The Claimant in this case, Ms Charalambous, worked as a relationship manager from 2014 for the National Bank of Greece. In 2019 she sent a spreadsheet which contained client details and confidential financial information to her solicitor, union rep, and brother who happened to work for a competitor. She also forwarded this to her personal email.
The Claimant was suspended and her line manager, Mr Vathis, held an investigation meeting with her. Another manager, Mr Hood, held another two meetings in order to discuss the allegations. He compiled an investigation report which was passed back to Mr Vathis who took the decision to dismiss. He wrote to the Claimant to confirm the decision but did not have a meeting to discuss this. The Claimant appealed and an appeal hearing was held. The appeal was unsuccessful and the decision to dismiss was upheld.
The Claimant brought claims of unfair dismissal, race discrimination and detriment based on whistleblowing to the employment tribunal. The tribunal held that the decision to dismiss was within the band of reasonable responses. Although the process was “not ideal” the tribunal was not persuaded that it was unfair.
The Claimant unsuccessfully appealed this decision to the Employment Appeal Tribunal (EAT). One of the Claimant’s arguments was that the decision maker did not meet her to discuss the dismissal. The EAT noted that whilst this is “desirable” and “good practice” for a meeting to take place it does not follow that dismissal must be unfair if one does not take place.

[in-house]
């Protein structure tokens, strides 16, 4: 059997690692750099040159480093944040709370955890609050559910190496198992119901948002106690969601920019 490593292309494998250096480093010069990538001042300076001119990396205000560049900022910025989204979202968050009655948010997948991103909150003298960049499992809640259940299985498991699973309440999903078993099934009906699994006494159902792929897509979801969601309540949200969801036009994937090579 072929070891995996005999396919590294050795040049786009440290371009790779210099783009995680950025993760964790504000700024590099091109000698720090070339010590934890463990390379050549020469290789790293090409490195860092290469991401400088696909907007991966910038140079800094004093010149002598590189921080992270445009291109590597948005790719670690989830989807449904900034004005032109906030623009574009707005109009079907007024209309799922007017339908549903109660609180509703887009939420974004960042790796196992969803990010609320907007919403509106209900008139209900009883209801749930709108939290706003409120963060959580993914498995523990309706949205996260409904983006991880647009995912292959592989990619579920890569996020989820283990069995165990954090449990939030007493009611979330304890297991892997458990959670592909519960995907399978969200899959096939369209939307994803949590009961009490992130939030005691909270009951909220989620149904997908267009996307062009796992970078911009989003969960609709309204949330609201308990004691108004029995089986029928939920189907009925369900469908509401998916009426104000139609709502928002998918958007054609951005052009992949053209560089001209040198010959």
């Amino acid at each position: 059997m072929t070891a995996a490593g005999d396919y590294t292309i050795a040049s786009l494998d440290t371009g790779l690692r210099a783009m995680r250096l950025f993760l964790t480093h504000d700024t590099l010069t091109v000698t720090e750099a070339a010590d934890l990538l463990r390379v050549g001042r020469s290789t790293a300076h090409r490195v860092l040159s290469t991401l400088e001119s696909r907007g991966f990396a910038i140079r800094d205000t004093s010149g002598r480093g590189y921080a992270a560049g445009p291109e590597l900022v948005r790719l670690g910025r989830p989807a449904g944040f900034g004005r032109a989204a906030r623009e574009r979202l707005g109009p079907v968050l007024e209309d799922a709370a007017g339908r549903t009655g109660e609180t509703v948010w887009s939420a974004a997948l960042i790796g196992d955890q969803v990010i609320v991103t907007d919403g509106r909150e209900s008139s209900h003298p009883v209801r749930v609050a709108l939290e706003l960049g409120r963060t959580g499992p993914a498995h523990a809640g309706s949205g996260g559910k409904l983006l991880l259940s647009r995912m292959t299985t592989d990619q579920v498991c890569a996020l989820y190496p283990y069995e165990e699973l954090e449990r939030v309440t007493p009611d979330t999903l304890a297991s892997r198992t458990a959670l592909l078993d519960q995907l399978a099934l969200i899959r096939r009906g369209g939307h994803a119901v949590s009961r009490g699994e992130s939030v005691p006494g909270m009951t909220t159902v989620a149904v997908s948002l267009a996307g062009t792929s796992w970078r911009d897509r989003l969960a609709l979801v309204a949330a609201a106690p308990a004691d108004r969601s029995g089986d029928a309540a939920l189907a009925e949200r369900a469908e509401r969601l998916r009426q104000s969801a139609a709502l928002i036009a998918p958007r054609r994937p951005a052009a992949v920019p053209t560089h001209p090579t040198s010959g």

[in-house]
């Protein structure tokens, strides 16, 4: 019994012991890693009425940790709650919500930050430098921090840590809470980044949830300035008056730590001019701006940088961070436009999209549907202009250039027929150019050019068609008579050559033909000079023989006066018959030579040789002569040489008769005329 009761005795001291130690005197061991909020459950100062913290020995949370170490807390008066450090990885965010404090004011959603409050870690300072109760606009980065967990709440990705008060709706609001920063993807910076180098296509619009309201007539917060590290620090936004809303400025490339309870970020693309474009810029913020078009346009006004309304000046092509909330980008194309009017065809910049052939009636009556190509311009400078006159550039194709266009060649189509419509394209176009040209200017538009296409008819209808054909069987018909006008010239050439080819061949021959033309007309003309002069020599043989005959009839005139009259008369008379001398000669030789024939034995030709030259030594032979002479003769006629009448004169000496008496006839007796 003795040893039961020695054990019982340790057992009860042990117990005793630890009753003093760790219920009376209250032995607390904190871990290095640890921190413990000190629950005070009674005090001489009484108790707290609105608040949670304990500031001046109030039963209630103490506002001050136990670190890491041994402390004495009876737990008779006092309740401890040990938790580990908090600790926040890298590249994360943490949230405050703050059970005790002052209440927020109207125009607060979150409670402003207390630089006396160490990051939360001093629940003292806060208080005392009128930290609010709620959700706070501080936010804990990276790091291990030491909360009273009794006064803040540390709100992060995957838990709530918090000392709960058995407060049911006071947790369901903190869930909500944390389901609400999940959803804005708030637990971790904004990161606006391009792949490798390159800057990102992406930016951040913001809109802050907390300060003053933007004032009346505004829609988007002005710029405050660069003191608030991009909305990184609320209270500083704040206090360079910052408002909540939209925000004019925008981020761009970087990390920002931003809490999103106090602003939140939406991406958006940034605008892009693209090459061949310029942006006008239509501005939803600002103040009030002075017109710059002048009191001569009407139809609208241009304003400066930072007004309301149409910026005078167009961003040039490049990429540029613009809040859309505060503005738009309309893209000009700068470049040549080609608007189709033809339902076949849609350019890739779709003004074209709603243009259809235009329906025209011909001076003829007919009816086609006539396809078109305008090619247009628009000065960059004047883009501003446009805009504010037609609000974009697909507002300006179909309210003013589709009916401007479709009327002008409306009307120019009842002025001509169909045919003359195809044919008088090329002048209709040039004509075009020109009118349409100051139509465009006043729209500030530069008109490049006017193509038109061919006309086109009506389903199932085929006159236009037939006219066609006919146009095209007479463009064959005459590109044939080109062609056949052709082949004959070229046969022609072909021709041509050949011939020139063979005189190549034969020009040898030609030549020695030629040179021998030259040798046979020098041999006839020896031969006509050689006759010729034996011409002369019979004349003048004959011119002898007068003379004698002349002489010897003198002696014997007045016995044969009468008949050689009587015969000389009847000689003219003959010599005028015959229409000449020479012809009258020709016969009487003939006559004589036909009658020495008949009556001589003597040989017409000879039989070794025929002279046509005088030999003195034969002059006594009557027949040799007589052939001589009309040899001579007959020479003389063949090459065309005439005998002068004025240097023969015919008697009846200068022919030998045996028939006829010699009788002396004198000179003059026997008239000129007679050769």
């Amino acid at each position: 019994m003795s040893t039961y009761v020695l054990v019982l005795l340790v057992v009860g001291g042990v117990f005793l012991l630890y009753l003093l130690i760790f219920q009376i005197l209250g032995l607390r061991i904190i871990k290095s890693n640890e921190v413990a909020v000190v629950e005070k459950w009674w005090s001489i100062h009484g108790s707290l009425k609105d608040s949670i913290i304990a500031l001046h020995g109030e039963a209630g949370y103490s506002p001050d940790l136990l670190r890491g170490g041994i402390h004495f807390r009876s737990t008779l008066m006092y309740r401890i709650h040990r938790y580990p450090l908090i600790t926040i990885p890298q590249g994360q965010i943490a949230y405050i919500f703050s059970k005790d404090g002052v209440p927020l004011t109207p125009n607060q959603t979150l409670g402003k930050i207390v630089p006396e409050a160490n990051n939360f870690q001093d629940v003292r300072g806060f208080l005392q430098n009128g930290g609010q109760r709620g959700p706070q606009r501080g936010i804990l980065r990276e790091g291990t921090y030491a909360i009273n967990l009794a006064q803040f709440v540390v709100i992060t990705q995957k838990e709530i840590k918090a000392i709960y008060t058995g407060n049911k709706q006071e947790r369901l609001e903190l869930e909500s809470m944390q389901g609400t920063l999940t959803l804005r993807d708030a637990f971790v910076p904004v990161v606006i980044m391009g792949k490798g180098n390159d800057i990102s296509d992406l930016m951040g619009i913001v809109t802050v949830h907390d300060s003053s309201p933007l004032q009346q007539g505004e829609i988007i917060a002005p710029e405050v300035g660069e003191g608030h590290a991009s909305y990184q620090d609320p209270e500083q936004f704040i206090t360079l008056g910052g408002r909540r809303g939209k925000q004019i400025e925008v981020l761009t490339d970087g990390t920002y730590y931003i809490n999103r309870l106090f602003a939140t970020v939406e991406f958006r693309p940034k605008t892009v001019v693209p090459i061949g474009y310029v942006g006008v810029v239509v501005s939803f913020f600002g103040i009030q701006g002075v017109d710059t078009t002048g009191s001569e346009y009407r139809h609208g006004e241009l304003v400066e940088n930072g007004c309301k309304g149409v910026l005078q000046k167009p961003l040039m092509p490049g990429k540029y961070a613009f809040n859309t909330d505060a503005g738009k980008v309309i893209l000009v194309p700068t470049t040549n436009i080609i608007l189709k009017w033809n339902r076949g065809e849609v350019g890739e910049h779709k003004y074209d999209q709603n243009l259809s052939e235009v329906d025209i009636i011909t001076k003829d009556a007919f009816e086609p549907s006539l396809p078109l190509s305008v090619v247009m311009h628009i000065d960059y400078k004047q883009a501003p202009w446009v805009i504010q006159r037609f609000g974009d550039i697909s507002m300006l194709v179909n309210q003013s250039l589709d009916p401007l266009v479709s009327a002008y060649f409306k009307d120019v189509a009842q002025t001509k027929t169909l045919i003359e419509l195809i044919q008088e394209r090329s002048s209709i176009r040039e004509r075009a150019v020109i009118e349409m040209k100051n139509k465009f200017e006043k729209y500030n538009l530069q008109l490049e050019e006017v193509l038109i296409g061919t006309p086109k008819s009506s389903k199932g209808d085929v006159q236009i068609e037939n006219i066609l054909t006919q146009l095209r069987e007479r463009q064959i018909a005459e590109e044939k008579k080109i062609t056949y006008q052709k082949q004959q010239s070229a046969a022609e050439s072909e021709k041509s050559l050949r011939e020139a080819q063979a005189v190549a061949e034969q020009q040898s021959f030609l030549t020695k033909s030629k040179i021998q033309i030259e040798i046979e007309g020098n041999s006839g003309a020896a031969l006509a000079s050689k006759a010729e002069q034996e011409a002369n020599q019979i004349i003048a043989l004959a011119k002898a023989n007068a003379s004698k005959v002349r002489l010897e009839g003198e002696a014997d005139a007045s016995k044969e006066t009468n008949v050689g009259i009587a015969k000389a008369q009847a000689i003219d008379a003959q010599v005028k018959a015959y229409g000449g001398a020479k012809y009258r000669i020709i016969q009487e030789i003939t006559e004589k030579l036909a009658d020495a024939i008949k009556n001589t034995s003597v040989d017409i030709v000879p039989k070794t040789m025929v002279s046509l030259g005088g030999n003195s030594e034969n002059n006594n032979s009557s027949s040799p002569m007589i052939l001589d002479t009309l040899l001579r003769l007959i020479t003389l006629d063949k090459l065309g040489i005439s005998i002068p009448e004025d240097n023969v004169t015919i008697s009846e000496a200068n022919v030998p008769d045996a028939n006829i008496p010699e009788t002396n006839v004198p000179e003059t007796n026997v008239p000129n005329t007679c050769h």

The EAT also noted that Mr Vathis was the ultimate decision maker and the meetings with Mr Hood were recorded, she was accompanied and was able to set out her case.
This case is not authority to state that such meetings are unnecessary or a dismissal will always be fair without one. The EAT expressly stated that many dismissals would be classed as unfair without such a meeting having taken place. It does however show that the tribunal will consider what is reasonable and what is reasonable can be quite flexible. This case also serves as a good reminder that procedural deficiencies can be cured on appeal. In this case the internal appeal was held by a more senior manager with no prior involvement in the case. He considered the issues, and the tribunal was satisfied his reasons for upholding the decision were genuine.
For employers, the takeaway here is that policies and procedures should be followed, and these should be based on best practice. At the same time, on the occasions that it is not possible to do so the tribunal will be looking to see that the process was reasonable and ultimately fair.
If you have any questions on any of the issues raised in the above article, please contact Natalia Milne.